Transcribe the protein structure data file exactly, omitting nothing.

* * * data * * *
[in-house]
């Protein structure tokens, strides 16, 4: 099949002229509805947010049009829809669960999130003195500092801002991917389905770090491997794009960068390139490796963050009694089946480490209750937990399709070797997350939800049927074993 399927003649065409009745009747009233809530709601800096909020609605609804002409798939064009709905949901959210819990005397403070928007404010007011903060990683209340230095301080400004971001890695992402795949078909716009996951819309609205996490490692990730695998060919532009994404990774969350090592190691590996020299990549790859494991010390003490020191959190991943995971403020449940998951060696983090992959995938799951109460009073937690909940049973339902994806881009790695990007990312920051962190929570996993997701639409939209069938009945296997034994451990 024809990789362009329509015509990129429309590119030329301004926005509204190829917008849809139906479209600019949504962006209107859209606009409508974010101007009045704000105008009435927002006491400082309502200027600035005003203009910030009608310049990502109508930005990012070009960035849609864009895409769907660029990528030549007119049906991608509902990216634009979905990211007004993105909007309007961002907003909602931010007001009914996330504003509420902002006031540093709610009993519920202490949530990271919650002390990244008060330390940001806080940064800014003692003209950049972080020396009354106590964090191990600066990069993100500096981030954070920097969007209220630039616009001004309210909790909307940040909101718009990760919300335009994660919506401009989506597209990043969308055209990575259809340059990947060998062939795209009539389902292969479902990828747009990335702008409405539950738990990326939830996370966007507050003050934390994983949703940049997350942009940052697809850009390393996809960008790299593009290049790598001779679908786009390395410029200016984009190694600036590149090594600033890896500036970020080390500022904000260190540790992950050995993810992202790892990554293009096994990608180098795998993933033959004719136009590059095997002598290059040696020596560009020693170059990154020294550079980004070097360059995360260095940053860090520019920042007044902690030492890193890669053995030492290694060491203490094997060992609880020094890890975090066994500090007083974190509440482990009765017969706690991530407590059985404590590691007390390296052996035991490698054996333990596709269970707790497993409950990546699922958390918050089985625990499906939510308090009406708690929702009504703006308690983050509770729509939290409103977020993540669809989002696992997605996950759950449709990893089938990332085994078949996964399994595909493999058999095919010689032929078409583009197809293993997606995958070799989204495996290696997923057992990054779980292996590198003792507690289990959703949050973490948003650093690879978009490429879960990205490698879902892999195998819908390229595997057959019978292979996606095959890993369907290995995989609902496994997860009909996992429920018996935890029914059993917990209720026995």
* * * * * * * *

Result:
[in-house]
């Protein structure tokens, strides 16, 4: 099949002229509805947010049009829809669960999130003195500092801002991917389905770090491997794009960068390139490796963050009694089946480490209750937990399709070797997350939800049927074993 399927003649065409009745009747009233809530709601800096909020609605609804002409798939064009709905949901959210819990005397403070928007404010007011903060990683209340230095301080400004971001890695992402795949078909716009996951819309609205996490490692990730695998060919532009994404990774969350090592190691590996020299990549790859494991010390003490020191959190991943995971403020449940998951060696983090992959995938799951109460009073937690909940049973339902994806881009790695990007990312920051962190929570996993997701639409939209069938009945296997034994451990 024809990789362009329509015509990129429309590119030329301004926005509204190829917008849809139906479209600019949504962006209107859209606009409508974010101007009045704000105008009435927002006491400082309502200027600035005003203009910030009608310049990502109508930005990012070009960035849609864009895409769907660029990528030549007119049906991608509902990216634009979905990211007004993105909007309007961002907003909602931010007001009914996330504003509420902002006031540093709610009993519920202490949530990271919650002390990244008060330390940001806080940064800014003692003209950049972080020396009354106590964090191990600066990069993100500096981030954070920097969007209220630039616009001004309210909790909307940040909101718009990760919300335009994660919506401009989506597209990043969308055209990575259809340059990947060998062939795209009539389902292969479902990828747009990335702008409405539950738990990326939830996370966007507050003050934390994983949703940049997350942009940052697809850009390393996809960008790299593009290049790598001779679908786009390395410029200016984009190694600036590149090594600033890896500036970020080390500022904000260190540790992950050995993810992202790892990554293009096994990608180098795998993933033959004719136009590059095997002598290059040696020596560009020693170059990154020294550079980004070097360059995360260095940053860090520019920042007044902690030492890193890669053995030492290694060491203490094997060992609880020094890890975090066994500090007083974190509440482990009765017969706690991530407590059985404590590691007390390296052996035991490698054996333990596709269970707790497993409950990546699922958390918050089985625990499906939510308090009406708690929702009504703006308690983050509770729509939290409103977020993540669809989002696992997605996950759950449709990893089938990332085994078949996964399994595909493999058999095919010689032929078409583009197809293993997606995958070799989204495996290696997923057992990054779980292996590198003792507690289990959703949050973490948003650093690879978009490429879960990205490698879902892999195998819908390229595997057959019978292979996606095959890993369907290995995989609902496994997860009909996992429920018996935890029914059993917990209720026995």